Is justice served in Iraq with Saddam’s conviction?

After 24 years of tyranny and hundreds of thousands of deaths to his account, former Iraqi dictator Saddam Hussein has been sentenced by an Iraqi court to death by hanging for his role in the killing of 148 people in 1982. However, there are differing reactions to the verdict from his victims, supporters and various members of the international community as to whether justice has indeed been served.

The court found that Saddam and his fellow defendants had ordered the villagers’ murder after members of a Shi’ite political party tried to kill the former president in the town of Dujail in 1982. Saddam was found guilty of the torture, illegal imprisonment and executions of the 148 men, as well as the arrest and torture of others and the confiscation and razing of their farmlands. Nine people were killed during the destruction of orchards, and many of the 399 people who had been detained were either killed or remain missing. In a speech at the end of a day of hearings in March 2006, Saddam admitted ordering the Dujail trials and said that he alone as head of state should be held accountable for the charges. Some documents indicated that about 50 of those sentenced to be executed had actually died during interrogation before they could go to the gallows. In the first months of the trial, a series of Dujail residents testified that they were imprisoned and tortured and that their relatives were killed. Several women related how they were stripped naked, beaten or given electric shocks.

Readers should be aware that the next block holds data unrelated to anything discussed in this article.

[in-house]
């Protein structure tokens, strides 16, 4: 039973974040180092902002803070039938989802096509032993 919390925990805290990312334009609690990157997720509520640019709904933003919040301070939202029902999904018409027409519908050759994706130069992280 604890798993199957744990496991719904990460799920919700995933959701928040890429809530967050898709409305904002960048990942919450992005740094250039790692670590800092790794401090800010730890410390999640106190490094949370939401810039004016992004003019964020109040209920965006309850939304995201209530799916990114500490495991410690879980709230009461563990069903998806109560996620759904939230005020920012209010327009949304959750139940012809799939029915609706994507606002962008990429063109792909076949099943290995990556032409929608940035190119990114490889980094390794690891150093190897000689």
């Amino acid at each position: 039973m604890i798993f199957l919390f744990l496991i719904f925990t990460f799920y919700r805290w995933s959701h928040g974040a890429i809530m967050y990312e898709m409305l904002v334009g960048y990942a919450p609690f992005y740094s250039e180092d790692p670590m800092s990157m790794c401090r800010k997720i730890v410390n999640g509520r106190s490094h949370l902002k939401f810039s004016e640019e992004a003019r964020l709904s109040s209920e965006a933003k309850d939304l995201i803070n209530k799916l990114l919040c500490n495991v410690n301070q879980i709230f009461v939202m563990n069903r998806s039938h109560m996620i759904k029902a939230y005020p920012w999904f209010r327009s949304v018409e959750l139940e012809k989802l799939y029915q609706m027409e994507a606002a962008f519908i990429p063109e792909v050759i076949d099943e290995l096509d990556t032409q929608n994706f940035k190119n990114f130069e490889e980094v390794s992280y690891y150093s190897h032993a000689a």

According to Iraqi law, Saddam is entitled to an automatic appeal against his conviction. His case will be sent to the appeals court tomorrow, where it will be reviewed by a panel of judges, who will decide whether or not to allow a retrial. If the judgement stands, however, Saddam must be executed within 30 days of the appeals panel delivering its verdict.

This is just the first conviction in a series of trials lined up for Saddam. Next Tuesday, Saddam returns to the dock for a much larger trial in which he is accused of killing as many as 180,000 Kurds in the late 1988 in Anfal. However, he is likely to be executed before this next case is completed.

Although the news of Saddam’s conviction was welcomed by many Iraqis and world leaders, Saddam’s supporters in his hometown of Tikrit, defied a curfew to voice support for him and to denounce the verdict.

Since, Iraqi law states that an executed criminal cannot be tried for other crimes and the charges must be dropped, some Kurds might feel they have been denied justice because the court will not find out the truth about Saddam’s alleged genocide against them.

Human rights organisation Amnesty International, which opposes the death penalty, issued a statement that they “deplore the verdict of the death penalty” on the basis that it was not a fair trial.

Some countries which oppose the death penalty appeared torn between on one hand applauding the guilty verdict and on the other hand condemning the death penalty. Spanish Prime Minister Jose Luis Rodrguez Zapatero, who withdrew Spanish troops from Iraq following his election, said that Saddam had to “answer for his actions”, but reiterated the European Union’s opposition to the death penalty.

– Al Jazeera, BBC News, CNN and agencies

Author: Gerald Giam

Gerald Giam is the Member of Parliament for Aljunied GRC. He is a member of the Workers' Party of Singapore. The opinions expressed on this page are his alone.